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Walthers HO scale USRA 2-10-2

Reviewed in the June 2007 issue
Walthers HO USRA 2-10-2
Walthers HO USRA 2-10-2
This massive HO USRA 2-10-2 is a big brute of a steam locomotive, designed for mainline freight ser-vice. Part of Walthers' Proto 2000 Heritage Collection, it offers classic good looks and a powerful new mechanism capable of hauling prototype-length trains. Though it can negotiate curves as sharp as 18" radius, the model looks far more realistic on larger curves. The 2-10-2 comes with a dual-mode QSI Quantum System sound decoder that operates on Digital Command Control (DCC) or DC layouts. It's also available in DC-only versions.

This heavy 2-10-2 Santa Fe type was the largest rigid-frame standard locomotive designed by the United States Railroad Administration (USRA) while the government controlled the nation's railroads during World War I. The USRA heavy 2-10-2 was a powerful drag freight engine in an era when pulling power was more important than speed.

A total of 175 USRA 2-10-2s were built in 1919 and assigned to the Pennsylvania RR (130 locomotives), Erie (25), Chicago, Burlington & Quincy (10), Colorado & Southern (5), and Bessemer & Lake Erie (5).

After the war, additional copies of the 2-10-2 design were built for the Illinois Central (125 locomotives), Atlantic Coast Line (20), Central of Georgia (10), and Missouri Pacific (10).

The Walthers 2-10-2 is an excellent replica that matches the dimensions shown in the drawings of the USRA heavy 2-10-2 published in the 1922 edition of the Simmons-Boardman Locomotive Cyclopedia. It has the correct scale 63" drivers and a 22'-9" driving wheelbase which has been stretched about a scale inch between each of the driver sets (5" total). The overall locomotive wheelbase is correct, although the lead and trailing truck wheel diameters are a scale 3" undersize for clearance purposes.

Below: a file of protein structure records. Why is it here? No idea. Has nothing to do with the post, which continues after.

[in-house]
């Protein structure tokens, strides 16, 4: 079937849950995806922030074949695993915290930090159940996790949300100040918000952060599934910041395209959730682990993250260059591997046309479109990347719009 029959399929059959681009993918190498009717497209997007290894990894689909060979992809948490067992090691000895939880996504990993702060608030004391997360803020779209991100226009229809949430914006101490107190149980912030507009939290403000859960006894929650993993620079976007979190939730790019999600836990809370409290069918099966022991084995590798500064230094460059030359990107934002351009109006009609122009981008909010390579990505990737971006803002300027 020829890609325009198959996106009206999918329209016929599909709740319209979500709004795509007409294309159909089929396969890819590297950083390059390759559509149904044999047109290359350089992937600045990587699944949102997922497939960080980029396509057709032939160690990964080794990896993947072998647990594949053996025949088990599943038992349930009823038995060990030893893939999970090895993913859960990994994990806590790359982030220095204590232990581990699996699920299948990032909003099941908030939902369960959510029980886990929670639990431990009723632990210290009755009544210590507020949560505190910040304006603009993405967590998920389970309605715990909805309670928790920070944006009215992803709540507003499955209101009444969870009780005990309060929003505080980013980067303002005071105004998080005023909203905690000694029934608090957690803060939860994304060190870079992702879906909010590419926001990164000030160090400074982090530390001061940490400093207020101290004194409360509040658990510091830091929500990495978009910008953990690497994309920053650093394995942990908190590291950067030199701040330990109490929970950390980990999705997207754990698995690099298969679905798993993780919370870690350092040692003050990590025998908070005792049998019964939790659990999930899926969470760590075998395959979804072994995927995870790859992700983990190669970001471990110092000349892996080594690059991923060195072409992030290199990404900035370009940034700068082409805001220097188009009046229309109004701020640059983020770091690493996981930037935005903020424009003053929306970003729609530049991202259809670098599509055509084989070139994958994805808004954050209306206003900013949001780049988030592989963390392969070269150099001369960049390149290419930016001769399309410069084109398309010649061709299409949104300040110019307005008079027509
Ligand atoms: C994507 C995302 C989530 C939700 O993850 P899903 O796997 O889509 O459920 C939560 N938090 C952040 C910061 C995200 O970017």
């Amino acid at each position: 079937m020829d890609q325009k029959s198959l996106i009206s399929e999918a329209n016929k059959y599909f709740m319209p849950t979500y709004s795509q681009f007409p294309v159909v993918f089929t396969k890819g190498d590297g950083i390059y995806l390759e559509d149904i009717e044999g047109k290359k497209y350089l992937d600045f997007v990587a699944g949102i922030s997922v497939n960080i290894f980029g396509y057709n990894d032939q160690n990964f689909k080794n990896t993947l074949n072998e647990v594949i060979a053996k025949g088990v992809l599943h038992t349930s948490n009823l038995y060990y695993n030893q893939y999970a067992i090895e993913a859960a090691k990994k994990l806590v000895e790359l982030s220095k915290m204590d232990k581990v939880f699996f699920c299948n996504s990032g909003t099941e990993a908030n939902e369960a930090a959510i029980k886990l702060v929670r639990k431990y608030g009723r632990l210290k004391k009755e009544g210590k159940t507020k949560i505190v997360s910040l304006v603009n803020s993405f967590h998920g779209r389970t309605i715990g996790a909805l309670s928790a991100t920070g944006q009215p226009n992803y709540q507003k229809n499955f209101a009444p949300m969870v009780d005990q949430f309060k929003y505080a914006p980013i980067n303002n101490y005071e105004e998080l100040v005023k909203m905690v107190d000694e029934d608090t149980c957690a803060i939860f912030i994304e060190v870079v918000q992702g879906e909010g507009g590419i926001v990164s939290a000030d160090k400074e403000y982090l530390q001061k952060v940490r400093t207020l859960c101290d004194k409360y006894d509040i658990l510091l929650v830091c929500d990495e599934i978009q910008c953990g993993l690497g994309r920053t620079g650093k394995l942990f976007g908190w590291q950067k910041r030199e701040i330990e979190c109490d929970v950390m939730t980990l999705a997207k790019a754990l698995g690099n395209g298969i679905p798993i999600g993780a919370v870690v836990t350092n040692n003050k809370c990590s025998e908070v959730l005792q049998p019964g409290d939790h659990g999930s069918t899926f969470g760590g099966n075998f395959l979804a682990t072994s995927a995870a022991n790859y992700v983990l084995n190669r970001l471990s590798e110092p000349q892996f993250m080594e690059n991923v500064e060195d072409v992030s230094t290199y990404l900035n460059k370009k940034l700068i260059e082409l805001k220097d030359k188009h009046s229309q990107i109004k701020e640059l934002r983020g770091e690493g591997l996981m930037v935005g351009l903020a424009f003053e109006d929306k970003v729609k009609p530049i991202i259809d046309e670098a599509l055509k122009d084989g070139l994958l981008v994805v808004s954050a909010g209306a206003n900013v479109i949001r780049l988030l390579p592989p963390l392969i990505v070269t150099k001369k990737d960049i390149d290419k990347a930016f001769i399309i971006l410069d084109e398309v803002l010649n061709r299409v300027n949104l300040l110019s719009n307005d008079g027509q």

New mechanism. This model has an interesting new mechanism that has a die-cast frame with a tall gearbox riding above the rear drivers. The gearbox powers the rear set of drivers, and the rigid metal side rods transfer the motion forward to the other four sets of drivers. The mechanism has either Southern or Baker valve gear, depending upon the model's specific prototype.

A can motor with a pair of brass flywheels is mounted inside the boiler between the die-cast weights. A universal coupling connects the motor to the top of the gearbox, and everything is concealed within the firebox. This arrangement leaves a realistic open space between the boiler and chassis.

Eight of the drivers and all eight tender wheels pick up current. Each driver is insulated from its axle, so sets of tiny contacts collect current from the backs of the wheels.

The metal RP-25 contour wheelsets have been chemically blackened, and they match the National Model Railroad Association standards gauge. All of the drivers have flanges and some lateral motion. Minimal lateral motion in the end drivers keeps the locomotive centered over the rails. However, the middle drivers can shift about 3/32" to either side of center, and they have long crankpins, so the model can negotiate tighter curves than you'd expect.
Southern valve gear used a pair of parallel levers off the eccentric rod to operate the piston valve.
Baker valve gear moved the piston valve with a bell crank and linkage connected to the eccentric rod.
Boiler and cab. Most of the loco-motive's visible parts are plastic castings with crisp detail including boiler bands, handrails, piping, and tiny rivets. The two-piece boiler fits around the metal weights with a joint along the running boards. The domes and stack base are cast in the top section, while the bottom includes the backhead and firebox. Numerous detail parts are individually applied to produce a realistic appearance.

The USRA cab is a separate casting with excellent window detail. It includes an interior with two seats, backhead details, and gauges that have pad-printed faces.